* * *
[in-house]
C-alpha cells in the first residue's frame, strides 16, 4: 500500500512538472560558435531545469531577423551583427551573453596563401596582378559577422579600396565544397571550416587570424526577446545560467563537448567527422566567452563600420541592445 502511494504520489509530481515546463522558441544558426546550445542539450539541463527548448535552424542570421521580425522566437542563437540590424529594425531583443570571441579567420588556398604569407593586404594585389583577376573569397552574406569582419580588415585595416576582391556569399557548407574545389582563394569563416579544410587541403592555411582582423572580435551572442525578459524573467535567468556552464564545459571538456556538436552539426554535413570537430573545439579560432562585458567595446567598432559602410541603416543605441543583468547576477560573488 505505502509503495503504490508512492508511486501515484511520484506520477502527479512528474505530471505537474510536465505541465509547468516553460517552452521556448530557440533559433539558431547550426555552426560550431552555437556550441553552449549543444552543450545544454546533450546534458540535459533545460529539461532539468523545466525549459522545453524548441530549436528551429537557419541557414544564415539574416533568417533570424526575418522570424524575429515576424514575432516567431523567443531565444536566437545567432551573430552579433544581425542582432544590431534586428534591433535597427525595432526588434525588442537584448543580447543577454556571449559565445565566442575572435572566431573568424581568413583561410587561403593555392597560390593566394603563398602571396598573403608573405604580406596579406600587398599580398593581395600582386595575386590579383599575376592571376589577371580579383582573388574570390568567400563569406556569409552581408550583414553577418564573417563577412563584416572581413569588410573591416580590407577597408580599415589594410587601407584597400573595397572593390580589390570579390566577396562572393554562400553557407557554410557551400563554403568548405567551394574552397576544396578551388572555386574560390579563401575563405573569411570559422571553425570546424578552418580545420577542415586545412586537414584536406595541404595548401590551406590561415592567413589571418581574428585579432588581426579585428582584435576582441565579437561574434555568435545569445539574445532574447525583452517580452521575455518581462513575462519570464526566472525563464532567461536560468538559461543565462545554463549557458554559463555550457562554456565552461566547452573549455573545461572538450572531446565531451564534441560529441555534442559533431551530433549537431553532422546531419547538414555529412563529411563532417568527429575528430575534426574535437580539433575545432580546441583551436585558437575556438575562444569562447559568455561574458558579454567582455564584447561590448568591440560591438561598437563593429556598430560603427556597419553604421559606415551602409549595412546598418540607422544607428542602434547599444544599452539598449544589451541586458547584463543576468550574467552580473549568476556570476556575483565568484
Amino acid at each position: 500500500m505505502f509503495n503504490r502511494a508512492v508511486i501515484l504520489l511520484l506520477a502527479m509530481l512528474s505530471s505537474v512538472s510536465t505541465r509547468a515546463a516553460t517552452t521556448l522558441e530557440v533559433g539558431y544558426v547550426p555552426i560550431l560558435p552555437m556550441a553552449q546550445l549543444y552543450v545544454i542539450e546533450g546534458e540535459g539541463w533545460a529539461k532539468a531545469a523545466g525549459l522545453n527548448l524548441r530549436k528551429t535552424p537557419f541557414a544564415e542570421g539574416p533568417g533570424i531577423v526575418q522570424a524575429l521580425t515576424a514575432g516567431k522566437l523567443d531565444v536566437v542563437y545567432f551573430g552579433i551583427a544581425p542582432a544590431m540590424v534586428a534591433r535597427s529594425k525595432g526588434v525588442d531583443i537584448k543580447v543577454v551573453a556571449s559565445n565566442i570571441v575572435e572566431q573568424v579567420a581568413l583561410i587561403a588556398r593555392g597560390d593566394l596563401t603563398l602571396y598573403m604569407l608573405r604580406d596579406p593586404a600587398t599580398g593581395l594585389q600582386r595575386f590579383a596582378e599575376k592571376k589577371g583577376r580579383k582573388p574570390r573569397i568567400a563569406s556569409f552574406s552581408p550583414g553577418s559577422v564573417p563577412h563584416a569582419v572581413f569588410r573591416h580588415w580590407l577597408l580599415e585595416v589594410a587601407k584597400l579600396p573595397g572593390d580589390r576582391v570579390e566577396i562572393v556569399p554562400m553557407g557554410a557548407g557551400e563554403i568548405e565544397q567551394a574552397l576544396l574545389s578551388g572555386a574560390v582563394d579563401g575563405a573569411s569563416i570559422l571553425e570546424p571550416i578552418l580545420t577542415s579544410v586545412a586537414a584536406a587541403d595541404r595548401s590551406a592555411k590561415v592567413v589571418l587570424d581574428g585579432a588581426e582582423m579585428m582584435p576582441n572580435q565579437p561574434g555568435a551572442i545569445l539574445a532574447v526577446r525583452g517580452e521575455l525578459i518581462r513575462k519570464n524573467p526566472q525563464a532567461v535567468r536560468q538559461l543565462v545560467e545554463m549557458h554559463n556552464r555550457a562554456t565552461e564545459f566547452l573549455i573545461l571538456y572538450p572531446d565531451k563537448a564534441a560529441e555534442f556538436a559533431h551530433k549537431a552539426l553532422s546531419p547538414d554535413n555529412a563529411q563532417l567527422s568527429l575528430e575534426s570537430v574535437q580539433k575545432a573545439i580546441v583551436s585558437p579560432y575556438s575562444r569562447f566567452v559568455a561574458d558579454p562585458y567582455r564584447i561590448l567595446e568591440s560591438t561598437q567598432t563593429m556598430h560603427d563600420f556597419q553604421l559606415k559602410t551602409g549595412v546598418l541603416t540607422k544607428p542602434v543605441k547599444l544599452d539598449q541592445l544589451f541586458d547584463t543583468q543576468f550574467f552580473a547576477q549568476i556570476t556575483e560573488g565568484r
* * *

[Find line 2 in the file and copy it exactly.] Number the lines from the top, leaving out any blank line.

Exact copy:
C-alpha cells in the first residue's frame, strides 16, 4: 500500500512538472560558435531545469531577423551583427551573453596563401596582378559577422579600396565544397571550416587570424526577446545560467563537448567527422566567452563600420541592445 502511494504520489509530481515546463522558441544558426546550445542539450539541463527548448535552424542570421521580425522566437542563437540590424529594425531583443570571441579567420588556398604569407593586404594585389583577376573569397552574406569582419580588415585595416576582391556569399557548407574545389582563394569563416579544410587541403592555411582582423572580435551572442525578459524573467535567468556552464564545459571538456556538436552539426554535413570537430573545439579560432562585458567595446567598432559602410541603416543605441543583468547576477560573488 505505502509503495503504490508512492508511486501515484511520484506520477502527479512528474505530471505537474510536465505541465509547468516553460517552452521556448530557440533559433539558431547550426555552426560550431552555437556550441553552449549543444552543450545544454546533450546534458540535459533545460529539461532539468523545466525549459522545453524548441530549436528551429537557419541557414544564415539574416533568417533570424526575418522570424524575429515576424514575432516567431523567443531565444536566437545567432551573430552579433544581425542582432544590431534586428534591433535597427525595432526588434525588442537584448543580447543577454556571449559565445565566442575572435572566431573568424581568413583561410587561403593555392597560390593566394603563398602571396598573403608573405604580406596579406600587398599580398593581395600582386595575386590579383599575376592571376589577371580579383582573388574570390568567400563569406556569409552581408550583414553577418564573417563577412563584416572581413569588410573591416580590407577597408580599415589594410587601407584597400573595397572593390580589390570579390566577396562572393554562400553557407557554410557551400563554403568548405567551394574552397576544396578551388572555386574560390579563401575563405573569411570559422571553425570546424578552418580545420577542415586545412586537414584536406595541404595548401590551406590561415592567413589571418581574428585579432588581426579585428582584435576582441565579437561574434555568435545569445539574445532574447525583452517580452521575455518581462513575462519570464526566472525563464532567461536560468538559461543565462545554463549557458554559463555550457562554456565552461566547452573549455573545461572538450572531446565531451564534441560529441555534442559533431551530433549537431553532422546531419547538414555529412563529411563532417568527429575528430575534426574535437580539433575545432580546441583551436585558437575556438575562444569562447559568455561574458558579454567582455564584447561590448568591440560591438561598437563593429556598430560603427556597419553604421559606415551602409549595412546598418540607422544607428542602434547599444544599452539598449544589451541586458547584463543576468550574467552580473549568476556570476556575483565568484